- In a medium skillet, heat the 2 tablespoons vegetable oil over medium-high heat until it starts to shimmer. Add the onions and cook, stirring occasionally, for 9 to 10 minutes, until they turn soft and translucent. Stir in the chile oil, then remove the pan from the heat and set aside to cool.
- In a medium bowl, use your hands to combine the beef, scallions, soy sauce, oyster sauce, ginger, sesame oil, pepper, and salt, and mix until well blended. Gently fold in the onions and mix until fully incorporated.
Raw Garlic Sauce:
- In a small bowl, whisk together the garlic, lemon juice, and 1/2 cup of cold water. Transfer to a glass jar or plastic container and refrigerate for 1 to 2 days to let the flavor mellow. Store in the refrigerator for up to a week. Makes about 3/4 cup.
- Remove the dough from the bag, turning the bag inside out if the dough is sticky. Put the dough on a lightly floured surface and cut it in half. Put half back in the bag, squeezing out the air and sealing it closed to prevent drying.
- Roll the dough into a 1-inch-thick log and cut into 16 pieces (cut in half, then cut each half in half, and so on to create pieces that are even in size. The tapered end pieces should be cut slightly larger). If your pieces are oval, stand them on one of the cut ends and gently squeeze with your fingers to make them round, like a scallop. Take each piece of dough and press each cut end in flour, lightly pressing the dough to about 1/4 inch thick and set aside.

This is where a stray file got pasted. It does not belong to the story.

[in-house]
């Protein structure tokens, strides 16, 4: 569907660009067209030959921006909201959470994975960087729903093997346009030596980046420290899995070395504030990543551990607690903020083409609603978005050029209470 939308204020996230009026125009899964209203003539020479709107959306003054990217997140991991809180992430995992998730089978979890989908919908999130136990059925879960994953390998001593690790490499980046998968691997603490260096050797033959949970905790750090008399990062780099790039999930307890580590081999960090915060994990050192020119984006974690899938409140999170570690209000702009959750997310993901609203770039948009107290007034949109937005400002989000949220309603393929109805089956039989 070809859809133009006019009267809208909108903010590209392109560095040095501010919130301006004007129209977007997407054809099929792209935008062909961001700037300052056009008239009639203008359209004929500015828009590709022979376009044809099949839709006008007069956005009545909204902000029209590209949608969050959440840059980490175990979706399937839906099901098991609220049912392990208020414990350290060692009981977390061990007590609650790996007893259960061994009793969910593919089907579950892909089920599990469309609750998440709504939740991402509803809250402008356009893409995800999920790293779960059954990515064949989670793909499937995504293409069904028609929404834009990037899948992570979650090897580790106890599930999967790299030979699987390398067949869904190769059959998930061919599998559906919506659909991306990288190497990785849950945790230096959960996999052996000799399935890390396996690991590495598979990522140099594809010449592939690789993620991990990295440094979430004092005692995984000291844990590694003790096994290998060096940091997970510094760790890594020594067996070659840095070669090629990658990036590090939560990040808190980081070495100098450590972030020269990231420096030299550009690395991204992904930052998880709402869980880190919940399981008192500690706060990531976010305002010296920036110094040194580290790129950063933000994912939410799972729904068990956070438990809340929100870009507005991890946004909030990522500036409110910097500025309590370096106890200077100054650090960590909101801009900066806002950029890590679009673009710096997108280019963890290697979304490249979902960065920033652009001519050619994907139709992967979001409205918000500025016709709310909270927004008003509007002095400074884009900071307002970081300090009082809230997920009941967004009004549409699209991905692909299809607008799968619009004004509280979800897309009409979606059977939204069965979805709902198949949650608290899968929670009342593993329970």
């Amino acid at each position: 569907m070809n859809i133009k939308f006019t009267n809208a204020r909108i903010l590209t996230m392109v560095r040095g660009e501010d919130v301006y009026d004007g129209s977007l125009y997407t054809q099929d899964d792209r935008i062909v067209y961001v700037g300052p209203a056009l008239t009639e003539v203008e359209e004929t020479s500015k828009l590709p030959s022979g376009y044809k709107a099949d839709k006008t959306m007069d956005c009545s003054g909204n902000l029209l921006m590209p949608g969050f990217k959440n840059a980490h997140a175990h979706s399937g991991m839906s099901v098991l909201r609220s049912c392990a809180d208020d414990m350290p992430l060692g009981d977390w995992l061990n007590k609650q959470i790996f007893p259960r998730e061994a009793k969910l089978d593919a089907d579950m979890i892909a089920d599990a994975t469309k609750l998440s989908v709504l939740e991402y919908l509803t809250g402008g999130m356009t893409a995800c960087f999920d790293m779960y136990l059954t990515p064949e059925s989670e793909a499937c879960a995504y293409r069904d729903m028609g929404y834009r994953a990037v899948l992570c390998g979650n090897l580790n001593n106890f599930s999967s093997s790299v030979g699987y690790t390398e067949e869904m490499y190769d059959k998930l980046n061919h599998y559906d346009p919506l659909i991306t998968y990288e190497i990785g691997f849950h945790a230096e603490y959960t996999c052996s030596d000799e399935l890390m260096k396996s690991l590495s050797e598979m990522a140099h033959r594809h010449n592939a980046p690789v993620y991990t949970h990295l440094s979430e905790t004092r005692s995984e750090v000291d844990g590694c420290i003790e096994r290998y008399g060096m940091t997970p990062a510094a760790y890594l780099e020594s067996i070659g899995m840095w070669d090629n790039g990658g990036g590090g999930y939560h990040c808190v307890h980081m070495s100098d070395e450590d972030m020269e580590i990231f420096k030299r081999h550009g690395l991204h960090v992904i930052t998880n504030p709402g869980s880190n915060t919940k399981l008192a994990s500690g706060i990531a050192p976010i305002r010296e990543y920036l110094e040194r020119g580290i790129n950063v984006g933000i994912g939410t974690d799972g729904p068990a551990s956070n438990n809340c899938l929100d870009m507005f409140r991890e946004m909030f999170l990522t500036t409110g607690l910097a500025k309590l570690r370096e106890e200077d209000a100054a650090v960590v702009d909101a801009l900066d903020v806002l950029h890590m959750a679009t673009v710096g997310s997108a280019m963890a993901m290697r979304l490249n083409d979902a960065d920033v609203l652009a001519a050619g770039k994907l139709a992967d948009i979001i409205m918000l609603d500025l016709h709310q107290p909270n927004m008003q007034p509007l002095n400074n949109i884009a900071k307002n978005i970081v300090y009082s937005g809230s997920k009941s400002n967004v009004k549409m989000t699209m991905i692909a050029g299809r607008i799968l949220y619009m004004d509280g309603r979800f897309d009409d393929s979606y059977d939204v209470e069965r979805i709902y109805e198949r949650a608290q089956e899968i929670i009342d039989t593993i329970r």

- Next, flatten each dough disk into a thin circle, about 1/8 inch thick, either with a tortilla press (lined with plastic wrap), or with a heavy flat-bottomed object like a frying pan (also lined with plastic). Alternatively, I used a dowel (which is a good lightweight rolling pin alternative for fast and flexible dumpling making) to lightly roll out each disc into an 1/8 inch thick circle.
- To finish the wrappers, place wrappers one at a time on your work surface, and flour only if sticky. Imagine a quarter-size circle in the center of the dough. This is what the Chinese call the “belly” of the wrapper. You want to create a wrapper that is larger than its current size, but still retaining a thick “belly” in the center. This ensures an even distribution of dough when the dumpling is sealed. Use the rolling pin to apply pressure to the outer 1/2-to-3/4-inch border of the wrapper. Roll the rolling pin in short downward strokes with one hand while the other hand turns the wrapper in the opposite direction. Aim for wrappers that are about 3 1/4 inches in diameter. When a batch of wrappers is formed, fill them before making wrappers out of the other portion of dough.